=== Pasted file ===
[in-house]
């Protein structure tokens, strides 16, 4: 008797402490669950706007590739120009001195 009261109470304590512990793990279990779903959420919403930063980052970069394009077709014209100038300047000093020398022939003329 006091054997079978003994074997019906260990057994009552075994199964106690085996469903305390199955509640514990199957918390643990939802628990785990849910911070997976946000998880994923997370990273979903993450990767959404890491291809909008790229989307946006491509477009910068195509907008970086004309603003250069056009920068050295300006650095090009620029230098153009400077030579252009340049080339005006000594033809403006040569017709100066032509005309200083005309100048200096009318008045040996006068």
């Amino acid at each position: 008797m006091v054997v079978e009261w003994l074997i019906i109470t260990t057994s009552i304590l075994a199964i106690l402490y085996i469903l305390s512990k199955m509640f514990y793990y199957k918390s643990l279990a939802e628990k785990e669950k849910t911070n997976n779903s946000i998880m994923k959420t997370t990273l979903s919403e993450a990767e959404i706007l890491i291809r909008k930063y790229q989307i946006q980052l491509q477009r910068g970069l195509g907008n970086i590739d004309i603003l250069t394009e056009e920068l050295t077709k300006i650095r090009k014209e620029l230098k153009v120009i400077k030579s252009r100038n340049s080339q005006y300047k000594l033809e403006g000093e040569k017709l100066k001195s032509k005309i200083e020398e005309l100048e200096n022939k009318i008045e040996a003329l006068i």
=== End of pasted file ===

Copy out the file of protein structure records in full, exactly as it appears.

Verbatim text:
[in-house]
């Protein structure tokens, strides 16, 4: 008797402490669950706007590739120009001195 009261109470304590512990793990279990779903959420919403930063980052970069394009077709014209100038300047000093020398022939003329 006091054997079978003994074997019906260990057994009552075994199964106690085996469903305390199955509640514990199957918390643990939802628990785990849910911070997976946000998880994923997370990273979903993450990767959404890491291809909008790229989307946006491509477009910068195509907008970086004309603003250069056009920068050295300006650095090009620029230098153009400077030579252009340049080339005006000594033809403006040569017709100066032509005309200083005309100048200096009318008045040996006068």
């Amino acid at each position: 008797m006091v054997v079978e009261w003994l074997i019906i109470t260990t057994s009552i304590l075994a199964i106690l402490y085996i469903l305390s512990k199955m509640f514990y793990y199957k918390s643990l279990a939802e628990k785990e669950k849910t911070n997976n779903s946000i998880m994923k959420t997370t990273l979903s919403e993450a990767e959404i706007l890491i291809r909008k930063y790229q989307i946006q980052l491509q477009r910068g970069l195509g907008n970086i590739d004309i603003l250069t394009e056009e920068l050295t077709k300006i650095r090009k014209e620029l230098k153009v120009i400077k030579s252009r100038n340049s080339q005006y300047k000594l033809e403006g000093e040569k017709l100066k001195s032509k005309i200083e020398e005309l100048e200096n022939k009318i008045e040996a003329l006068i």